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John Hendrickson loved his job. He rubbed elbows with the rich and famous, editing the music of some of the most well-known names in the industry. Hendrickson was a recording engineer employed by Capitol Records to perfect the recordings of heavy-hitters like the Foo Fighters and Nat King Cole. Not only was recording his passion, it was also his livelihood; his means of providing for his family. In an instant, one lax decision by a United States Border Patrol Officer ended his career and caused the victim long-lasting pain and suffering.

John Hendrickson, a motorcycle enthusiast and experienced driver, was riding his motorcycle on an unpaved mountain road in Southern California with “multiple blind turns and unprotected drop-offs,” according to his lawyer, Robert J. Francavilla. United States Border Patrol Agent Ryan Moore was travelling in a government-issued Chevrolet truck when he recklessly rounded a corner at a high speed and hit Hendrickson head-on on the other side of the blind turn. The force of the crash ejected Hendrickson from his motorcycle and caused serious, life-altering injuries.
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Along the scenic roads and rolling hills outside of Montpellier, Vermont, a tragedy took the life of one retired police chief and critically injured another. Former Kingston, MA Police Chief Joseph Rebello was killed and retired Hudson Police Chief Richard Braga sustained serious injuries after a car struck their motorcycles head-on in the rural Vermont town of Woodbury. Two other motorcyclists were travelling with the men but were able to avoid the car and walked away uninjured.

Joseph Rebello, 55, had just retired as Kingston Police Chief only one year ago. After news of the accident broke, words of support poured in from police departments around the state. Rebello was pronounced dead at the scene by EMS officials and his good friend, Richard Braga, 57 was critically injured and rushed to an area hospital, where he is now listed in stable condition.
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A New Jersey man and his wife were awarded more than $19 million in one of the state’s largest jury verdicts last week, stemming from a motorcycle accident in which he was rear-ended by a pickup truck.

62-year-old Steve Vissagio and his wife Barbara, 60, received their verdict on May 22, 2014, concluding four days of testimony before Superior Court Judge Edward Gannon. The case involved addressing injuries Steve Visaggio had sustained in 2007 after he was rear-ended on his motorcycle by a pickup truck while traveling on Route 23 in Sussex Borough. Visaggio now suffers from permanent spinal, neck, and shoulder injuries. Because of the severity of these injuries, Visaggio, who is a father of eight children, was unable to return to running his business several months following the incident, and will likely in the future, according to his attorney, require spinal surgery in addition to already undergoing shoulder surgery.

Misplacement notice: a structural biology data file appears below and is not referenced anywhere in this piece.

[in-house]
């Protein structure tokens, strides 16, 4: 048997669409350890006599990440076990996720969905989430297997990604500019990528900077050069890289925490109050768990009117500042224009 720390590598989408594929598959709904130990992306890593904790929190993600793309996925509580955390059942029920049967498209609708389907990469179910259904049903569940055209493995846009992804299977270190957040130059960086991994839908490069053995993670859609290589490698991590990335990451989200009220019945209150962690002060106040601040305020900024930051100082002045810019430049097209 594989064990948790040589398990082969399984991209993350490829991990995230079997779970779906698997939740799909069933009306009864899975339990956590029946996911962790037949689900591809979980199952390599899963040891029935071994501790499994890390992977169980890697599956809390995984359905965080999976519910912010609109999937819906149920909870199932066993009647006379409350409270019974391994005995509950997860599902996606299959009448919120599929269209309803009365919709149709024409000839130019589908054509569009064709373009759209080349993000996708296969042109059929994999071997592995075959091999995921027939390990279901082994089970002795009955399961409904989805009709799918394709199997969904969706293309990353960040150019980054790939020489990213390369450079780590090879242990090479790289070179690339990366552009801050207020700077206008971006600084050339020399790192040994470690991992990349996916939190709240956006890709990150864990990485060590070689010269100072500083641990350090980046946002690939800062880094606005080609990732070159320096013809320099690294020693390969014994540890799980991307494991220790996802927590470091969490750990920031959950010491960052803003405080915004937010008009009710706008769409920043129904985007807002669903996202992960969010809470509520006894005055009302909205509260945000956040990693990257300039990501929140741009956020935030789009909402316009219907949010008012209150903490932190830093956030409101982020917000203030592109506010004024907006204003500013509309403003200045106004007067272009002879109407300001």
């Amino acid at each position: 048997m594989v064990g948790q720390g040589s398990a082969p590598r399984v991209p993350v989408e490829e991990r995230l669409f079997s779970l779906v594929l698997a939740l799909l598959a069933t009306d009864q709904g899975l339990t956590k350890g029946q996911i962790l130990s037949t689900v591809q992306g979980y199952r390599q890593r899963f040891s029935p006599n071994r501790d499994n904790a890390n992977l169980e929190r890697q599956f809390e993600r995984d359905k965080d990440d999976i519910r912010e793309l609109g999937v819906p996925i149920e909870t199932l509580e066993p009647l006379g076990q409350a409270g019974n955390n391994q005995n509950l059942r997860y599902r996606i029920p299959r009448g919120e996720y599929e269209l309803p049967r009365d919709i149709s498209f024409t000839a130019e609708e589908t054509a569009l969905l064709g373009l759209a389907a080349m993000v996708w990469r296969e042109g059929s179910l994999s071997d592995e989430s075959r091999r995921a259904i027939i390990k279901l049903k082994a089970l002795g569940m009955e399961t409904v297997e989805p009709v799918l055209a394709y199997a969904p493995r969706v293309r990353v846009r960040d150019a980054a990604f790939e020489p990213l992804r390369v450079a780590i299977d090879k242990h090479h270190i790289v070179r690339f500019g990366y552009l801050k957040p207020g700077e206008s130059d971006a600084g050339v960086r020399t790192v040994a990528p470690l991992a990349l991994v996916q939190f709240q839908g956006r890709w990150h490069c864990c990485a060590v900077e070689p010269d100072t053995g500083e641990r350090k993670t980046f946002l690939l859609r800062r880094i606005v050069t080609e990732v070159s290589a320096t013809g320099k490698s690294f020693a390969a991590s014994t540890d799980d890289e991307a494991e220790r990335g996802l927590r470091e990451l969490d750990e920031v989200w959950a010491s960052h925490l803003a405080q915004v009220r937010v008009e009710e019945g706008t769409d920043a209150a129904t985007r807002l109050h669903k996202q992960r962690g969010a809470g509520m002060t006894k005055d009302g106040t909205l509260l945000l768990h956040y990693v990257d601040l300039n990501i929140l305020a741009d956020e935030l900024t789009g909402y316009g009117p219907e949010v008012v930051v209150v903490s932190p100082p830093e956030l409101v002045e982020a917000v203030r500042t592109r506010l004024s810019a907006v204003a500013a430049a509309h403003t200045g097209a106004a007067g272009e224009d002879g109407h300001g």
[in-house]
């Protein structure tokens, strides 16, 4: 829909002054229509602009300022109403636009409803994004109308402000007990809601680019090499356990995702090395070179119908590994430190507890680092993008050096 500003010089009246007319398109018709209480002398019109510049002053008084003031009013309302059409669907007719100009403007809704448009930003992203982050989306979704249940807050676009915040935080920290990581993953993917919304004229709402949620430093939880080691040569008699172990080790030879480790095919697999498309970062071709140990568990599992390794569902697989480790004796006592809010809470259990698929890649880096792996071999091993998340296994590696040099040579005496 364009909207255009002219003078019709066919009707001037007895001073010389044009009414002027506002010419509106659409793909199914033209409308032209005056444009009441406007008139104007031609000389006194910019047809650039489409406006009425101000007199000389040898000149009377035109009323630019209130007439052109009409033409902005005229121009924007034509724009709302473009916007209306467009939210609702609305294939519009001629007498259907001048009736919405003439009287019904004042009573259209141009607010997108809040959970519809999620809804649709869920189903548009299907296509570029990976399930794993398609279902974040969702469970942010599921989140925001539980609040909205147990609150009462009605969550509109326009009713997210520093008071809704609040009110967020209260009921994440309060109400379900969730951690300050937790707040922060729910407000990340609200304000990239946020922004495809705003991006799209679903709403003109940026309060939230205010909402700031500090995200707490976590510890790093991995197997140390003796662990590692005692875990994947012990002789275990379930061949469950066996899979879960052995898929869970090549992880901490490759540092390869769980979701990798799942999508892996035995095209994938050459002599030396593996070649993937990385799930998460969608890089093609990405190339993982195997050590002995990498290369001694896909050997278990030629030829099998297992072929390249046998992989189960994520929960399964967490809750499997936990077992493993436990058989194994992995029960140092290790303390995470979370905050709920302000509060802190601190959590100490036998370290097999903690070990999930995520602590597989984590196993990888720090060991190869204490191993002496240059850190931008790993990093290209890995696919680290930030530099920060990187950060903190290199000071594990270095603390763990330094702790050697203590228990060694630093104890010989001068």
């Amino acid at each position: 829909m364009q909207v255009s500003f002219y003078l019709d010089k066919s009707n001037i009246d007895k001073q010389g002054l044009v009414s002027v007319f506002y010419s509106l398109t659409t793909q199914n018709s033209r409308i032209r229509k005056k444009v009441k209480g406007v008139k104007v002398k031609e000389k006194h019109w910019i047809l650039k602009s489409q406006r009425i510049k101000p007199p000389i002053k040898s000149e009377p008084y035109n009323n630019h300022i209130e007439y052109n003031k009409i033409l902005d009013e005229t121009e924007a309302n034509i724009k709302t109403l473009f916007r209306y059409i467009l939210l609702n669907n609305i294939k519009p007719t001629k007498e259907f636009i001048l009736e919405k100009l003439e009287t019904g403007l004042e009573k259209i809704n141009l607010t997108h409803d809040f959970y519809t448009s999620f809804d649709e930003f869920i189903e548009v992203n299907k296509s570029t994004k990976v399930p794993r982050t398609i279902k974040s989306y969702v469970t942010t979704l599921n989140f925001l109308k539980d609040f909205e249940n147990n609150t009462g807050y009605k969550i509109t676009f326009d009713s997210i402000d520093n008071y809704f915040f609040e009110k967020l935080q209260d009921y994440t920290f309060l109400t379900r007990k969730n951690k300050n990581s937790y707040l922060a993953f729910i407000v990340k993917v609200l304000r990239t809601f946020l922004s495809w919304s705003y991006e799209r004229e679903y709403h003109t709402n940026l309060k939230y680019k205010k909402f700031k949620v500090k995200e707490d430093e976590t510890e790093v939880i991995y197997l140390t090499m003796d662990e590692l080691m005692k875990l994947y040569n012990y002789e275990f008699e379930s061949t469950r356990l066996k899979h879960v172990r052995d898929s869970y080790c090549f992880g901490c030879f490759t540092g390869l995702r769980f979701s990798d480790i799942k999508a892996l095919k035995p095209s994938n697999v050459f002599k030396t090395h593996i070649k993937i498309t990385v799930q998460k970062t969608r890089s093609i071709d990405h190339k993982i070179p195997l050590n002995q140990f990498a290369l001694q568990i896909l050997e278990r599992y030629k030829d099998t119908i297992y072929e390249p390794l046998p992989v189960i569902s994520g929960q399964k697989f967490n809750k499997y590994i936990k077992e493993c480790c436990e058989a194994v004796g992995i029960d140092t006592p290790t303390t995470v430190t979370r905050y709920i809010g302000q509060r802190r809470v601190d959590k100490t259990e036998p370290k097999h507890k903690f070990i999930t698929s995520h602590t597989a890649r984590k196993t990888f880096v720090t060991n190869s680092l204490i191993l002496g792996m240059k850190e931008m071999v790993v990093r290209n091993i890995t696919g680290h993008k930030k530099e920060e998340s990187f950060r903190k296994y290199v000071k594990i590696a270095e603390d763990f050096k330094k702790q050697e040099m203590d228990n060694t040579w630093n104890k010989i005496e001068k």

According to court documents, the Visaggio family and their representing attorney Andrew Fraser of Laddey Clark & Ryan, had pursued settling the case out of court and had requested the plaintiff motor vehicle operator’s insurance carrier, Geico, to pay the family $250,000 in compensatory damages. Geico refused that offer and did not make a rebutting offer to the family prior to the Visaggios filing a lawsuit against the company. Mr. Vissagio was awarded a total of $15.5 million for his injuries and suffering, and Mrs. Vissagio was awarded $3.8 million in per quod damages.
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Three people were injured over the weekend in a crash involving two motorcycles and two cars, according to Massachusetts State Police.

Police stated that none of the injuries that the victims sustained were considering life-threatening, and that no citations were issued after the accident.

This is the second serious accident in less than one week to occur in New England. Last Monday a New Hampshire man suffered a serious head injury after he lost control of his motorcycle and crashed in Pelham.

MOTORCYCLE ACCIDENTS